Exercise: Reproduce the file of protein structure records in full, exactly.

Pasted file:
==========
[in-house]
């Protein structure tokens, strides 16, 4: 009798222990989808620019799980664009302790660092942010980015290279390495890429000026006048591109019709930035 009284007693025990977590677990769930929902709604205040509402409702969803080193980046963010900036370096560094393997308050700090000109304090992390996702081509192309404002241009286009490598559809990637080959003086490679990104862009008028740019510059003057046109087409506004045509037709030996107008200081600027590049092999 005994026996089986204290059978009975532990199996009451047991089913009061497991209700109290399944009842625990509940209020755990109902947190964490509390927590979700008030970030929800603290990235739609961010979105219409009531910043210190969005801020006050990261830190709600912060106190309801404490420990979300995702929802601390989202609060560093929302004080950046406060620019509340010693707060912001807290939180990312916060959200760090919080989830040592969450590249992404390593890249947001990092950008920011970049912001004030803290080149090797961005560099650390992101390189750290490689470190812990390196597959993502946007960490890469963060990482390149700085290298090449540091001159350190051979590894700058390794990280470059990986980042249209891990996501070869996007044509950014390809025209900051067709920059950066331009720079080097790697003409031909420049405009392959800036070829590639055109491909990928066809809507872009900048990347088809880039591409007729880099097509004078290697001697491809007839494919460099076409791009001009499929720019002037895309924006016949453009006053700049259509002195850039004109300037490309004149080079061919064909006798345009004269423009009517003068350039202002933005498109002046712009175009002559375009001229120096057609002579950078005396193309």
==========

[in-house]
């Protein structure tokens, strides 16, 4: 009798222990989808620019799980664009302790660092942010980015290279390495890429000026006048591109019709930035 009284007693025990977590677990769930929902709604205040509402409702969803080193980046963010900036370096560094393997308050700090000109304090992390996702081509192309404002241009286009490598559809990637080959003086490679990104862009008028740019510059003057046109087409506004045509037709030996107008200081600027590049092999 005994026996089986204290059978009975532990199996009451047991089913009061497991209700109290399944009842625990509940209020755990109902947190964490509390927590979700008030970030929800603290990235739609961010979105219409009531910043210190969005801020006050990261830190709600912060106190309801404490420990979300995702929802601390989202609060560093929302004080950046406060620019509340010693707060912001807290939180990312916060959200760090919080989830040592969450590249992404390593890249947001990092950008920011970049912001004030803290080149090797961005560099650390992101390189750290490689470190812990390196597959993502946007960490890469963060990482390149700085290298090449540091001159350190051979590894700058390794990280470059990986980042249209891990996501070869996007044509950014390809025209900051067709920059950066331009720079080097790697003409031909420049405009392959800036070829590639055109491909990928066809809507872009900048990347088809880039591409007729880099097509004078290697001697491809007839494919460099076409791009001009499929720019002037895309924006016949453009006053700049259509002195850039004109300037490309004149080079061919064909006798345009004269423009009517003068350039202002933005498109002046712009175009002559375009001229120096057609002579950078005396193309």